After Humanity: A Guide to C. S. Lewis’s The Abolition of Man

Written by Michael Ward Reviewed By Andrew J. Spencer

In 1999, National Review named C. S. Lewis’s 1943 book, The Abolition of Man, one of the top one-hundred books of the twentieth century. This stands in contrast to Lewis’s perception of the reception of the volume in his lifetime. About a decade after it was published, Lewis complained that it had not gotten the attention it deserved. In comparison to some of his more popular works of the time, it may have indeed been a slow seller. However, the reality is that The Abolition of Man may be the most significant of Lewis’s works in the long run. Given the power and popularity of volumes like Mere Christianity, Miracles, The Four Loves, not to mention his fiction works, this is no small claim, but it is not outlandish.

The Abolition of Man is so significant that it is frequently referenced in works that consider epistemology, modern culture, education, politics, and other disciplines; its impact is wide ranging, as Lewis gets at the heart of the malignancy of modernity. Within the expansive amount of secondary literature on Lewis and Inklings studies, there has been an exponential growth in books and essays that that wrestle with the main ideas of The Abolition of Man. However, Michael Ward’s recent book, After Humanity, is the first volume to serve as a reader’s guide or commentary on the original work.

Ward is a prominent Lewis expert, having written Planet Narnia: The Seven Heavens in the Imagination of C. S. Lewis (Oxford: Oxford University Press, 2008) and other volumes that are much debated and often highly appreciated by Lewis scholars. His most recent book demonstrates his deep knowledge of Lewis’s large and varied corpus, as he ties together cross references, background, and biographical data to flesh out the content of Lewis’s original work and deepen the contemporary reader’s understanding of the volume.

After Humanity consists of eight chapters. In the first six chapters, Ward introduces The Abolition of Man with discussions of its reception, cultural surroundings, an overview, its philosophical framework, its background, and its legacy. These are very concise chapters that are helpful for those who are encountering Lewis’s book for the first time. Chapter 7 is the bulk of the volume at over one hundred pages. Ward subdivides this chapter into four sections that relate to the sections in The Abolition of Man. He deals with the frontmatter, the three lectures that comprise the heart of Lewis’s book, and the appendix to The Abolition of Man. Much like a biblical commentary, Ward breaks down Lewis’s prose into sentences and phrases. He also provides a great deal of supplementary information that enriches the experience of reading one of Lewis’s most tightly argued treatises. Ward concludes the volume with an essay reflecting on the entirety of Lewis’s book, moving from the very particular to the broad sweep of its overall argument. The book also includes discussion questions, which will enhance the use of the volume for the individual or study group, as the two books are read together.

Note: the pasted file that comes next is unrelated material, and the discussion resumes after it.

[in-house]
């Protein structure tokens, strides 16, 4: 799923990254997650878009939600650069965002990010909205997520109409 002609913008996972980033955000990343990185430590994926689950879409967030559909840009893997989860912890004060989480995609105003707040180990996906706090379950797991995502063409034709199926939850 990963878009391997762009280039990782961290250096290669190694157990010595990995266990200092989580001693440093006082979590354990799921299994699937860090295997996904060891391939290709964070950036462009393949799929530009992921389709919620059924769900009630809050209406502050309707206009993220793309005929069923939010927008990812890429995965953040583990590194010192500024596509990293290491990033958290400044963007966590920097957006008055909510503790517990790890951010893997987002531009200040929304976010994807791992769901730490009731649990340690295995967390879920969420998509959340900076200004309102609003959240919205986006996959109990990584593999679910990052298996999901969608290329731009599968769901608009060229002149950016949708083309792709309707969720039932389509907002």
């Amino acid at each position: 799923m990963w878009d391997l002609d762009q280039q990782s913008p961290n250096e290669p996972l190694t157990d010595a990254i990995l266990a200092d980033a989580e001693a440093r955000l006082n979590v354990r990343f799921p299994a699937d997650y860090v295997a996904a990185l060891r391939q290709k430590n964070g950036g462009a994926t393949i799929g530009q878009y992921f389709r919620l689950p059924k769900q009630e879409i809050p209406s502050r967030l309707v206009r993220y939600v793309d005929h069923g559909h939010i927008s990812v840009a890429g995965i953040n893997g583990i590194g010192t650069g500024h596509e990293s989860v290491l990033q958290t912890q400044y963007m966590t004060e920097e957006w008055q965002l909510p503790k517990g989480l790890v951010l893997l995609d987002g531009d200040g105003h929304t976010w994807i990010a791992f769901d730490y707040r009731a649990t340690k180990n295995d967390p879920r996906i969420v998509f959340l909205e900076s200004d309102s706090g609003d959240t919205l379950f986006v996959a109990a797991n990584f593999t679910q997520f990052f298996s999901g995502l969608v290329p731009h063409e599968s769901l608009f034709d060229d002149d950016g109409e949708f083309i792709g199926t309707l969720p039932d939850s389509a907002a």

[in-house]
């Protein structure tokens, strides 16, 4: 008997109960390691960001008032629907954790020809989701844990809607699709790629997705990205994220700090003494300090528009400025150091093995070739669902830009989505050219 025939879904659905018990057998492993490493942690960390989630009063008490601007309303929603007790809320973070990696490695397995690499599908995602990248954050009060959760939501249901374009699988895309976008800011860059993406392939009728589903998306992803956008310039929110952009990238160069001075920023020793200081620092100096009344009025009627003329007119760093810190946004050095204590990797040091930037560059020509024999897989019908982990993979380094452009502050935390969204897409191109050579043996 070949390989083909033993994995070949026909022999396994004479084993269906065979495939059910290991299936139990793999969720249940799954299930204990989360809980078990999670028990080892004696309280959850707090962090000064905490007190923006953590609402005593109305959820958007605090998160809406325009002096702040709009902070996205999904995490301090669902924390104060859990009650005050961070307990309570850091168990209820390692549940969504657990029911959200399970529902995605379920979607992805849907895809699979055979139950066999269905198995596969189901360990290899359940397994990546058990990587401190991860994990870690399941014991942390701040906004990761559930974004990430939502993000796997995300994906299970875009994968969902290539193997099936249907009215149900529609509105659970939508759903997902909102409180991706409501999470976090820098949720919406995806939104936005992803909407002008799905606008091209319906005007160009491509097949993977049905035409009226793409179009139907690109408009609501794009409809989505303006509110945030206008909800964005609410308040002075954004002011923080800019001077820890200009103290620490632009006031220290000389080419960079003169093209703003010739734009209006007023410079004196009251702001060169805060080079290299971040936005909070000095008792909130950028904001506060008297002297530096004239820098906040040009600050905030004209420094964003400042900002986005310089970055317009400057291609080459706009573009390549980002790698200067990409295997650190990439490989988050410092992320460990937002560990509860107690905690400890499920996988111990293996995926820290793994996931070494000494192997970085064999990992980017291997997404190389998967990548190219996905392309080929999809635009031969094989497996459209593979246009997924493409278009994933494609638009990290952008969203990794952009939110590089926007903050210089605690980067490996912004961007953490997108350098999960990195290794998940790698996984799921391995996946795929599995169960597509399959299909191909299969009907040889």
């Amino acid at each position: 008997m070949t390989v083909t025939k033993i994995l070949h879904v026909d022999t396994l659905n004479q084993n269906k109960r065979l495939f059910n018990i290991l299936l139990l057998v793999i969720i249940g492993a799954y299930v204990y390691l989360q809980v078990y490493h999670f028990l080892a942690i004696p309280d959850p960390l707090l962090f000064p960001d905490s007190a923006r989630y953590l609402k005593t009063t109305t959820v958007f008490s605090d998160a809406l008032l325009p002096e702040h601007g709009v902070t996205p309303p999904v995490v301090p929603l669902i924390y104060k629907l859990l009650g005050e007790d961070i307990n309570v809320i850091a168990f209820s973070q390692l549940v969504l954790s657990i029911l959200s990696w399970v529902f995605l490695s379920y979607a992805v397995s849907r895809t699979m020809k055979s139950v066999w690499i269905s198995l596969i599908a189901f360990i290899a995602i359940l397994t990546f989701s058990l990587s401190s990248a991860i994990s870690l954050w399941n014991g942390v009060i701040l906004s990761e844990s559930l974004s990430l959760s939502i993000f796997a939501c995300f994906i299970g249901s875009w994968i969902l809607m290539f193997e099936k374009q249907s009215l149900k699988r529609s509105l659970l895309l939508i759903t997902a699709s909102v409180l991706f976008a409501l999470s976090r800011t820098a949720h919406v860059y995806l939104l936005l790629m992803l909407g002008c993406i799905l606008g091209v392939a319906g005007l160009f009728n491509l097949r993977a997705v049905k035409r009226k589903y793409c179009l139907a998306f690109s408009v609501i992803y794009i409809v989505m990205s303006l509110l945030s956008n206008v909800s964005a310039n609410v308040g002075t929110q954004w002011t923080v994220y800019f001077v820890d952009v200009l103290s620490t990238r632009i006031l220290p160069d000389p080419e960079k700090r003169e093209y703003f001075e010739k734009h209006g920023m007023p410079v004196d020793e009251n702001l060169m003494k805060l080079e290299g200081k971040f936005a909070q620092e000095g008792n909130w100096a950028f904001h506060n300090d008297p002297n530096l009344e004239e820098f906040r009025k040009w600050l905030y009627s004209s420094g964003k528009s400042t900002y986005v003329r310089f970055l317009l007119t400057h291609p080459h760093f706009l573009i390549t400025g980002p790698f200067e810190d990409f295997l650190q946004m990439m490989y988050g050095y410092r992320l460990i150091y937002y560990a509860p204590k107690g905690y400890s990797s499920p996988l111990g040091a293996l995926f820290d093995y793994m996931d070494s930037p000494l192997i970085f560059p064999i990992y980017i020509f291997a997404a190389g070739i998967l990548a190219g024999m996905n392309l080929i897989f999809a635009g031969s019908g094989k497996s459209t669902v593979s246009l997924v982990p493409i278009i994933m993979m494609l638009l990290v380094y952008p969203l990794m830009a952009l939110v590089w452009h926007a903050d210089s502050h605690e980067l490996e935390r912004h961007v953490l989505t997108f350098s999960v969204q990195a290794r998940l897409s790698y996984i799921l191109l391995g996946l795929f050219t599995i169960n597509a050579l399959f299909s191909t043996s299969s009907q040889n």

Ward’s book is an example of how someone produces a critical edition of a volume that is still under copyright. The Abolition of Man is so significant that it warrants deeper study; however, since it was originally published in early 1940s, there are many cultural references that are becoming increasingly obscure to contemporary readers. Ward illuminates many of these dated references. Having the explanations separate from the original text is valuable because it leaves Lewis’s content unconfused by excessive notes. The difficulty with Ward’s approach is that reading the two books simultaneously requires dexterity, coordination, and several bookmarks. But the extra effort is worthwhile.

The challenge of any commentary is that secondary material can sometimes overwhelm the content of the primary source. Additionally, commentaries sometimes posit as certain connections that are possible but largely drawn from conjecture. Ward uses secondary material to illuminate the content of The Abolition of Man while keeping that book and its ideas at the heart of the discussion. Though there are divergent theories on some elements of Lewis’s work, Ward stays away from unnecessary rabbit trails. This avoids the first challenge. The second challenge is mitigated by appropriate caution. In places where the connection is absolute, as when Lewis is referencing a classical work, Ward is firm. Those ideas that are conjecture tend to be more carefully qualified and are not presented as more than they are.

As the acid of modernity continues to erode so much of humanity, The Abolition of Man will only tend to grow in significance. Ward’s book will enhance access to Lewis’s book, and thus will be a useful book for decades to come. After Humanity is not the sort of book that can be read well on its own; one must have the primary source to make much sense of what Ward is doing. However, for those struggling to understand the trajectory of Western culture or simply seeking to understanding the work of C. S. Lewis better, After Humanity is a valuable addition to the bookshelf, though it should not be read apart from the book it is designed to complement.


Andrew J. Spencer

Andrew Spencer is a PhD candidate in theological studies at Southeastern Baptist Theological Seminary and director of assessment and institutional research at Oklahoma Baptist University in Shawnee, Oklahoma.

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